Examples of Hygiene factors are :
Security, status, relationship with subordinates, personal life, salary, work conditions, relationship with supervisor and company policy and administration.
Examples of Motivational factors are :
Growth prospectus job advancement, responsibility, challenges, recognition and achievements.
7) Contributions of Elton Mayo :
The work of Elton Mayo is famously known as "Hawthorne Experiments." He conducted behavioral experiments at the Hawthorne Works of the American Western Electric Company in Chicago. He made some illumination experiments, introduced breaks in between the work performance and also introduced refreshments during the pause's. On the basis of this he drew the conclusions that motivation was a very complex subject. It was not only about pay, work condition and morale but also included psychological and social factors. Although this research has been criticized from many angles, the central conclusions drawn were :
People are motivated by more than pay and conditions.
The need for recognition and a sense of belonging are very important.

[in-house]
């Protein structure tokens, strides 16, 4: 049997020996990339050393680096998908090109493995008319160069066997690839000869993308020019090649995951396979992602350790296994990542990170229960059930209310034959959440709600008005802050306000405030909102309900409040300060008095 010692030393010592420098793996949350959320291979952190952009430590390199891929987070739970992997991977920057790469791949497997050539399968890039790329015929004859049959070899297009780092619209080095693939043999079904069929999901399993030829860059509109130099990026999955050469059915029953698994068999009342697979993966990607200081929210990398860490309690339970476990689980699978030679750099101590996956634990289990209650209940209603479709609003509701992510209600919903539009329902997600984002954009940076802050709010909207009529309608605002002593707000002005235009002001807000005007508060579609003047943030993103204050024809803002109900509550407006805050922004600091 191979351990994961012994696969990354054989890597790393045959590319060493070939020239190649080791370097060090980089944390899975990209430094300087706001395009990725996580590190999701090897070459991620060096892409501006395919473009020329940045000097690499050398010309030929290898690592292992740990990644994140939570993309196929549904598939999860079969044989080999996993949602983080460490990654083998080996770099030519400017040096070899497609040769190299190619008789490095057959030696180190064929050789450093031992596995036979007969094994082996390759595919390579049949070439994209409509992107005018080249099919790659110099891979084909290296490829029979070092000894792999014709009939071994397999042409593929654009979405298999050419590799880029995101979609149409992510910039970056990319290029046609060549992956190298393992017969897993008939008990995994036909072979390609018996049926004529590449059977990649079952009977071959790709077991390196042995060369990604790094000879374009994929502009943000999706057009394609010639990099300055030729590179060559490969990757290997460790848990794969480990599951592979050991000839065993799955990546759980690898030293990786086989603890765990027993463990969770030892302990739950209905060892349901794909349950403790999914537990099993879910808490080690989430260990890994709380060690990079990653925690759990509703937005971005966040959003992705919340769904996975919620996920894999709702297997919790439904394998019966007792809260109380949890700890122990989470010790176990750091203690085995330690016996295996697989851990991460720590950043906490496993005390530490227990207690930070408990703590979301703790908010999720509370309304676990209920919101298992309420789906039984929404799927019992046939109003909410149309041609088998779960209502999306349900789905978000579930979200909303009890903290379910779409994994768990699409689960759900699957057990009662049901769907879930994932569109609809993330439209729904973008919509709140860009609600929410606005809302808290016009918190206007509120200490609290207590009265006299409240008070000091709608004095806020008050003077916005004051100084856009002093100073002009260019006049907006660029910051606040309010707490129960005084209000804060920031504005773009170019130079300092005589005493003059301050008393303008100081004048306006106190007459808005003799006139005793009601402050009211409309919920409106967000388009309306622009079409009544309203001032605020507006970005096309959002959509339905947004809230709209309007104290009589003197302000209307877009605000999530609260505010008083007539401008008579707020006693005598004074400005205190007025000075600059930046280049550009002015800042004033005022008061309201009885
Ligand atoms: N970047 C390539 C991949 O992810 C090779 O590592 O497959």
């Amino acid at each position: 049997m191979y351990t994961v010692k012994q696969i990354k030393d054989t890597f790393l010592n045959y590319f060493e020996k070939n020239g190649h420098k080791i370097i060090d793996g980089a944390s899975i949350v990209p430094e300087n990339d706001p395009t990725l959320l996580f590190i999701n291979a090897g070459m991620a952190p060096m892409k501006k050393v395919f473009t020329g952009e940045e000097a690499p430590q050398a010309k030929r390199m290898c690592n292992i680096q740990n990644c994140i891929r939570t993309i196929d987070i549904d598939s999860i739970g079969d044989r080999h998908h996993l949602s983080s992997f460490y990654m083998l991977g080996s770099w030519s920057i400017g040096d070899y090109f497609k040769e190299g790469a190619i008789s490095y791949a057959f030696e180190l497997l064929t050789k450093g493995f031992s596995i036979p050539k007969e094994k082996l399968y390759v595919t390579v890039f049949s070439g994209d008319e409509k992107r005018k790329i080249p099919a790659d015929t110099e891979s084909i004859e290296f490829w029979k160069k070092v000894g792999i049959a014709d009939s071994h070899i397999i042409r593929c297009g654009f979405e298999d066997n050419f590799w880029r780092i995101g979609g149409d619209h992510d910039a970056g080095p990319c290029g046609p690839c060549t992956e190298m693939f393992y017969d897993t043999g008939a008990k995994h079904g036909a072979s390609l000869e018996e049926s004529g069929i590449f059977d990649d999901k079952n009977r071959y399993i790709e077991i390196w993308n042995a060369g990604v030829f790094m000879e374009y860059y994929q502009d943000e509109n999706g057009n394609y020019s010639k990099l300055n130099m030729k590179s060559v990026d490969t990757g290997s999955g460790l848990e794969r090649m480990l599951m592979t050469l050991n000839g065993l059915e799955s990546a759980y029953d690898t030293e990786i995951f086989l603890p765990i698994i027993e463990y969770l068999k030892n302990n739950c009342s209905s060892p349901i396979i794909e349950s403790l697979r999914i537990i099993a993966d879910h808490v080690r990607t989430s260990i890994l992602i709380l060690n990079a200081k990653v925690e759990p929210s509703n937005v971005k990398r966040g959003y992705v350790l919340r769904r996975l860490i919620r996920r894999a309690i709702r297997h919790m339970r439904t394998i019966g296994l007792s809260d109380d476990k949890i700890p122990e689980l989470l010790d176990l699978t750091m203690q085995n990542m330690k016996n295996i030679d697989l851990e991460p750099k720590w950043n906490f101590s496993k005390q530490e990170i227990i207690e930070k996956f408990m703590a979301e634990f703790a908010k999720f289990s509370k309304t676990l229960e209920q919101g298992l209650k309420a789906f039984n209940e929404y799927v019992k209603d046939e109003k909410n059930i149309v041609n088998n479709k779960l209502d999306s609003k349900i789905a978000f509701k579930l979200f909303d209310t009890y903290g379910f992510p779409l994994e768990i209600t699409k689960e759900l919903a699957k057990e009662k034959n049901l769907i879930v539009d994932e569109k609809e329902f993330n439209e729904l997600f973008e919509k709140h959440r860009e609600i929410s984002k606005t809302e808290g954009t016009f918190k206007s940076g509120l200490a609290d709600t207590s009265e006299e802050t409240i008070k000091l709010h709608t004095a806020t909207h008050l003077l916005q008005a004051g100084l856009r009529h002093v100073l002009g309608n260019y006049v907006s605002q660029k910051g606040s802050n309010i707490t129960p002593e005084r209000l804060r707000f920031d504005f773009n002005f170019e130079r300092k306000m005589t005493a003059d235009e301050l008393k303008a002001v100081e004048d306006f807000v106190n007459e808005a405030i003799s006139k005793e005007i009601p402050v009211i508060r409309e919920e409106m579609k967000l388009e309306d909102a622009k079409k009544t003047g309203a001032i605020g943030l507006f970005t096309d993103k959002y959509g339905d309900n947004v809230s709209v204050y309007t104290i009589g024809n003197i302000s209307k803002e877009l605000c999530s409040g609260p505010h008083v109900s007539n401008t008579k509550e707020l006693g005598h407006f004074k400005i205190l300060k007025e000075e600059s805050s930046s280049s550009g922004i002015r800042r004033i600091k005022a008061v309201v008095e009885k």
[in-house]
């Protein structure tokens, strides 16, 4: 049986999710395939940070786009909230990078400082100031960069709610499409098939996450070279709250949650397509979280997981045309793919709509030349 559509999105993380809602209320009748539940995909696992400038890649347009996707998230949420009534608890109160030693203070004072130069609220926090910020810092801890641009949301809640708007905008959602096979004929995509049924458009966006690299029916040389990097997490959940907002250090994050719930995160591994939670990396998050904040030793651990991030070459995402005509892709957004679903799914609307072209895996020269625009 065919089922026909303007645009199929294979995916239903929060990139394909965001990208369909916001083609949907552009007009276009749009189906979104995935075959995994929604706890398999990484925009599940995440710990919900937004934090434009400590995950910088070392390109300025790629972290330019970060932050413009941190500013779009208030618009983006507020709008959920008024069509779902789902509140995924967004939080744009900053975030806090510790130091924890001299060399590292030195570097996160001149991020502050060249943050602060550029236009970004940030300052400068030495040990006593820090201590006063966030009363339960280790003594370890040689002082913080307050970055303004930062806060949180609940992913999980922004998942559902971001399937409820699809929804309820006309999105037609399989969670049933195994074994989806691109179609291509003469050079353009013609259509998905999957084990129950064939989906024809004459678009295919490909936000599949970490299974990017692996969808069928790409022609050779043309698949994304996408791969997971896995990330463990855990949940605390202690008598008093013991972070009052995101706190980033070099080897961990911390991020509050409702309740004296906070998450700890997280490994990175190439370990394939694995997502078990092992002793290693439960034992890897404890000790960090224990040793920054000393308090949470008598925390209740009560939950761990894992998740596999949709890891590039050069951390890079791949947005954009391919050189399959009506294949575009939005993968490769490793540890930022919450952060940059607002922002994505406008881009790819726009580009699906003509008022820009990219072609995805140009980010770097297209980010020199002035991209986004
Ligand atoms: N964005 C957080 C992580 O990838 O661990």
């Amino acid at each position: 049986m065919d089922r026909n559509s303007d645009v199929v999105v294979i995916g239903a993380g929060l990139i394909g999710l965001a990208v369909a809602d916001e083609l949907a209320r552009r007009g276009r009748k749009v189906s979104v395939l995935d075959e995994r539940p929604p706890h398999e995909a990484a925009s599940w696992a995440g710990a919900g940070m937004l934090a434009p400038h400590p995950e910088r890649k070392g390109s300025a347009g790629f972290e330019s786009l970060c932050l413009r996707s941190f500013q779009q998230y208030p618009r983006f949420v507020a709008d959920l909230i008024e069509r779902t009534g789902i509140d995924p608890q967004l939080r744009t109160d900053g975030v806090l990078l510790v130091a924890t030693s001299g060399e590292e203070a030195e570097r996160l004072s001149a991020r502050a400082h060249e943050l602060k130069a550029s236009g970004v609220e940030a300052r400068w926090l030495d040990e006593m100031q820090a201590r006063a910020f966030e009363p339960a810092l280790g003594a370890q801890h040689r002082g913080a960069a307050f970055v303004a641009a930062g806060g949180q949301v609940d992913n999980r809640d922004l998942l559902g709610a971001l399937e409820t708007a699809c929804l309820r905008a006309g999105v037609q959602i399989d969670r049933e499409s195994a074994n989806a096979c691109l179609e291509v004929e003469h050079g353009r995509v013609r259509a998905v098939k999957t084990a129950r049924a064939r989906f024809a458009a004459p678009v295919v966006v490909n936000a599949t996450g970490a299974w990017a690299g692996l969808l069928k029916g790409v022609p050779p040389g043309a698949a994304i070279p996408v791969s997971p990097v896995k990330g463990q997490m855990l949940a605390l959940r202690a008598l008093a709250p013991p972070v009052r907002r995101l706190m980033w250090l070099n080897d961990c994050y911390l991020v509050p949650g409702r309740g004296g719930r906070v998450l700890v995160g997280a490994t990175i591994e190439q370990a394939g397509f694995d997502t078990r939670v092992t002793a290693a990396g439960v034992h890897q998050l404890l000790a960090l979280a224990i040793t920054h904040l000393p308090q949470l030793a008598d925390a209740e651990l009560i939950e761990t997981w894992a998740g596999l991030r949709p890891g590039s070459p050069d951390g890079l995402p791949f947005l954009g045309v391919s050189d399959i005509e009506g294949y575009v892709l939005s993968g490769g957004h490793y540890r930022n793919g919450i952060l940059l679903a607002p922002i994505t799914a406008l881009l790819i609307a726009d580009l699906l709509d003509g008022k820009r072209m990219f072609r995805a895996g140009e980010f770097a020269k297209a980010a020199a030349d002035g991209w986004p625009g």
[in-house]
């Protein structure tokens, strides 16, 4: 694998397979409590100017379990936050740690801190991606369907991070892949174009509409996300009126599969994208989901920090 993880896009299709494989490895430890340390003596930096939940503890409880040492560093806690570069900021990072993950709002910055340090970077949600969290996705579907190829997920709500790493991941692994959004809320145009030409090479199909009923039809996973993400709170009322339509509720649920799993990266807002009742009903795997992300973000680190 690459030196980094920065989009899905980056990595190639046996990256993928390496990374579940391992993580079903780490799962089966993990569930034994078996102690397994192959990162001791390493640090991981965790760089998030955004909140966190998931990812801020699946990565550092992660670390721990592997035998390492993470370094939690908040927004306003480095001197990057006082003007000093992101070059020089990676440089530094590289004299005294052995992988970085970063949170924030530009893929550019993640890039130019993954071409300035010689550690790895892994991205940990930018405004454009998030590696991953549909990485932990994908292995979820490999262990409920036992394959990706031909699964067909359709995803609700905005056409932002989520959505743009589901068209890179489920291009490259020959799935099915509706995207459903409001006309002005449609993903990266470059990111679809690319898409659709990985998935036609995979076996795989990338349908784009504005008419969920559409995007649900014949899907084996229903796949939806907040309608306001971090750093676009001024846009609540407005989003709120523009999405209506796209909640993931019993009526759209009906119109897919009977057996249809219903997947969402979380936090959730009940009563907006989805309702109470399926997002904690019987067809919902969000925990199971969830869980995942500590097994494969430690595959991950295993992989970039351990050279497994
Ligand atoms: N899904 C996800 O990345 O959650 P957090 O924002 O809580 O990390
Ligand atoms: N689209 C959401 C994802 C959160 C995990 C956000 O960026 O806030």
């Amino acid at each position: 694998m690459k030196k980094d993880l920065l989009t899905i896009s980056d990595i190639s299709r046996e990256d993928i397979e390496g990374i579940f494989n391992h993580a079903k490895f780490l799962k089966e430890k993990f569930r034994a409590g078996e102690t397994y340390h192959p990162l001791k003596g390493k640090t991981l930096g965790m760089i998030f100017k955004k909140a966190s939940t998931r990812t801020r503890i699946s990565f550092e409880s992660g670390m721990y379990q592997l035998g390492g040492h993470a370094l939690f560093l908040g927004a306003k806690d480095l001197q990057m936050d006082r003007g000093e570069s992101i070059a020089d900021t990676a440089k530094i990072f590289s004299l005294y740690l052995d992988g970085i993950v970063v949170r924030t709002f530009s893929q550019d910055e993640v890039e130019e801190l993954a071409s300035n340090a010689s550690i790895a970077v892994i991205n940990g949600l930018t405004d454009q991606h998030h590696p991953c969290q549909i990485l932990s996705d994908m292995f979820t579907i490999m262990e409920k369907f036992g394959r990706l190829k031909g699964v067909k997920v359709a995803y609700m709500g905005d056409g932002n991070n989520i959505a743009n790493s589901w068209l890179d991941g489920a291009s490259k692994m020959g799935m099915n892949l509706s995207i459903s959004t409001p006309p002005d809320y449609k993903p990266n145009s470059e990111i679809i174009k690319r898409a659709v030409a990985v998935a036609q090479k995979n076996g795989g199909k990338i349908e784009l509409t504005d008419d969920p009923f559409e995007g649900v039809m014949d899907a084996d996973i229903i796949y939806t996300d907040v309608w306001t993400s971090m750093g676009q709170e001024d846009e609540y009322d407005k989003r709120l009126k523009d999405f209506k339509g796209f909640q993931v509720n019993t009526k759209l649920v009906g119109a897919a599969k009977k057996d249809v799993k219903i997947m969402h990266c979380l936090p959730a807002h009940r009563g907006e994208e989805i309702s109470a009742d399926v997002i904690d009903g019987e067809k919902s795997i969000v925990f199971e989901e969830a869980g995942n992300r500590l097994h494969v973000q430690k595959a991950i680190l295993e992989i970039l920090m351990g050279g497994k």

Attitudes towards work are strongly influenced by the group.
8) Vroom's Valence x Expectancy theory :
The most widely accepted explanations of motivation has been propounded by Victor Vroom. His theory is commonly known as expectancy theory. The theory argues that the strength of a tendency to act in a specific way depends on the strength of an expectation that the act will be followed by a given outcome and on the attractiveness of that outcome to the individual to make this simple, expectancy theory says that an employee can be motivated to perform better when their is a belief that the better performance will lead to good performance appraisal and that this shall result into realization of personal goal in form of some reward. Therefore an employee is :
Motivation = Valence x Expectancy.
The theory focuses on three things :
Efforts and performance relationship
Performance and reward relationship
Rewards and personal goal relationship
This leads us to a conclusion that :
9) The Porter and Lawler Model :
Lyman W. Porter and Edward E. Lawler developed a more complete version of motivation depending upon expectancy theory.